After a night of wild partying and excess, drug addict Quinn McGuire’s tragic overdose.
* * *
I’m riding a high the entire trip back into Northam. It’s the dead of night, the subway terminals almost empty. At one point, I’m the only passenger on my subway car. I barely notice, a serene smile touching my lips. I’ve changed out of my club attire and into a comfy hoodie and leggings (spare clothes I make sure to keep in my extra apartment in Easton). The subway train lurches to a halt at the Centennial Village stop.
I pop to my feet and exit, stepping onto the platform. Silence echoes around the terminal except for the whoosh from the subway and the advertisements playing on the monitors hanging throughout the station.
The streets aren’t much better. Centennial is one of the nicest neighborhoods in Northam. Most residents work during the weekdays and are home by eleven or twelve at the latest. I walk the streets with my hands in my hoodie pockets. The lamp posts above cast a halo of light around me, so persistent it feels like the only other life force around.
That, and the distant buzz in more active parts of the city.
I make it to my building in no time, riding the elevator up to my floor. I’ll be sleeping soundly tonight. Doctor Keeney would approve in theory (until she found out the details). I’m engaging in a hobby that decompresses me and gives me joy.
It brings mesolace. Each and every time I emerge, I’m comforted with the knowledge I’ve put one more sick predator out of his misery. The methods might be unconventional, and it might be extremely risky and dangerous, but I’ve gotten results. I’ve made a difference; something I’ve always wanted to do for the community.
The guy who assaulted me is still out there. I’ll probably never catch him. It no longer matters anymore—knowing I’m punishing other men just like him is equally as rewarding.
I sleep easier. No more nightmares.
I unlock the door to my apartment and immediately stop. Pepa waits for me, sitting right by the door, her eyes bright even in the dark. She meows and paws at my foot. I look up from her and into the shadows. Where’s Salt?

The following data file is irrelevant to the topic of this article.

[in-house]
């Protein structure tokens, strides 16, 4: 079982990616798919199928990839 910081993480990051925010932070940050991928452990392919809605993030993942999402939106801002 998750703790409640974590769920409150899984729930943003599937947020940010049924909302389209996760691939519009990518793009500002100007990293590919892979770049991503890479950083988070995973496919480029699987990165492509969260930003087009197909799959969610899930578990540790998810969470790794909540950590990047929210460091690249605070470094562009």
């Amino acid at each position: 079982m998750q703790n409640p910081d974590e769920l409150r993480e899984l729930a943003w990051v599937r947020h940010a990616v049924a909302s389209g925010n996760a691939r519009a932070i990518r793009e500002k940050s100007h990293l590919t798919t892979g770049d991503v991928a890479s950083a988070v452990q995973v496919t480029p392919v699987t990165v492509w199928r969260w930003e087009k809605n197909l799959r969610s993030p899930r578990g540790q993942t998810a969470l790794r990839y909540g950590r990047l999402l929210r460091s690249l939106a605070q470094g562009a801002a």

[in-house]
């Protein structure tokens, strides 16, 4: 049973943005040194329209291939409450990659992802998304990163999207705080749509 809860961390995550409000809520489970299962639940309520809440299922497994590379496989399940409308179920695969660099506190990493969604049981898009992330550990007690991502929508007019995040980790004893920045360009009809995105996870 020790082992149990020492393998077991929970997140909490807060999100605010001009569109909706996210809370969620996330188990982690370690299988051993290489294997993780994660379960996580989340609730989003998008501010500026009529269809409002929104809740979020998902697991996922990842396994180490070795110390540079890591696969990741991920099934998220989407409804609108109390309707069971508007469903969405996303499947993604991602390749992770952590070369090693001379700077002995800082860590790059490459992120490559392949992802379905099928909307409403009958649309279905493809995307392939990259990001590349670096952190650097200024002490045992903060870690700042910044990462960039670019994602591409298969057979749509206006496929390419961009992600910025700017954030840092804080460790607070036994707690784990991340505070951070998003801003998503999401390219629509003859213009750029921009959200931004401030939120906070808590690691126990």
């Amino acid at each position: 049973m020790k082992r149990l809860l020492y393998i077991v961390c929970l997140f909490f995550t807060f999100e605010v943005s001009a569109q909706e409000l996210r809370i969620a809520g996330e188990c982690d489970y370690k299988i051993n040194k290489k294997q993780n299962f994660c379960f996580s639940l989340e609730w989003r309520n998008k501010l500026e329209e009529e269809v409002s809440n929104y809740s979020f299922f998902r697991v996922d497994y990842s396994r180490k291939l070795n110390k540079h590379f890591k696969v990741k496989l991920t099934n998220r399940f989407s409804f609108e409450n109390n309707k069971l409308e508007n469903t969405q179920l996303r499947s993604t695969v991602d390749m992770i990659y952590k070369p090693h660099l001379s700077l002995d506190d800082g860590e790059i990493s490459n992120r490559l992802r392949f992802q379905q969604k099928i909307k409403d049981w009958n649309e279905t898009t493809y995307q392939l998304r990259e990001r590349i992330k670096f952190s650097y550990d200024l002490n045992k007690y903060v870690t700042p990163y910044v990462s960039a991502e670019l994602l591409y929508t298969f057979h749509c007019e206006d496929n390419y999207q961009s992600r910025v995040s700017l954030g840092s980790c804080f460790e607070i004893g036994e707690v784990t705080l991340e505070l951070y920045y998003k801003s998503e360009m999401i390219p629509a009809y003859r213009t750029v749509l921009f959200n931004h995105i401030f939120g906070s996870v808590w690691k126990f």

He wouldn’t be far away if Pepa is by the door. They’re a package deal.
I drop my bag on the credenza against the wall and venture deeper into the dark apartment without flipping on a light. I don’t need to when I know exactly what to expect. As I pad down the hall and reach the living room, I stop.
I’m not alone. There’s a man sitting in the chair by the tall window, engulfed by deep shadows. Salt sits obediently in his lap as he strokes him.
“Phi,”Salvatore says with a terse nod. His hand strokes down Salt’s spine. My fluffy white traitor with bendy devil ears nuzzles closer to him. “I’ve been waiting for almost an hour. You’re back later than usual.”
“Maybe next time I’ll stay out all night.”
I flick on the light in the living room and tug off my hoodie. I don’t dignify Salvatore with a glance. He might as well be a piece of the furniture for all I care. The more attention I give him, the more he seeks to get under my skin. The more he seeks to control things.
Once I’ve set my hoodie and sneakers in my closet, I return. I snap my fingers and both cats scramble toward me. With Salt no longer perched in his lap, he stands up, slipping his hands in his pants pockets. His gaze is unendingly on me. I expect nothing less. Intense, unblinking stare downs are Salvatore’s specialty.
“You need to leave,” I say when the silence has weighed down on us for several seconds.
“I’ll leave when I’ve said my peace.”
“Then say it. What do you want?”
“These late night outings of yours—they’re not a good idea.”
“Says the man who is making a late night visit of his own.”
“There’s a difference between what I’m doing and whatever you’re doing.”
“That’s subjective, isn’t it? I’d argue breaking into your ex’s apartment isn’t any more harmless.”
I move into the kitchen and grab one of my mugs to make tea. Chamomile has always been a favorite of mine before bed.
Salvatore refuses to let me go too far away. He tracks me into the kitchen, coming to a stop in the entryway. I’m blocked in until he decides to move out of the way. The downside of an apartment with a U-shaped kitchen, regardless of how expensive and luxurious it is.
I focus on making my cup of tea for now. As acapoin the Mancino crime organization, Salvatore intimidates people for a living. He roughs them up and scares them into silence should they toe out of line. He has an entire crew of men whose voices shake when they know they’ve pissed him off. Most would consider him highly dangerous and terrifying.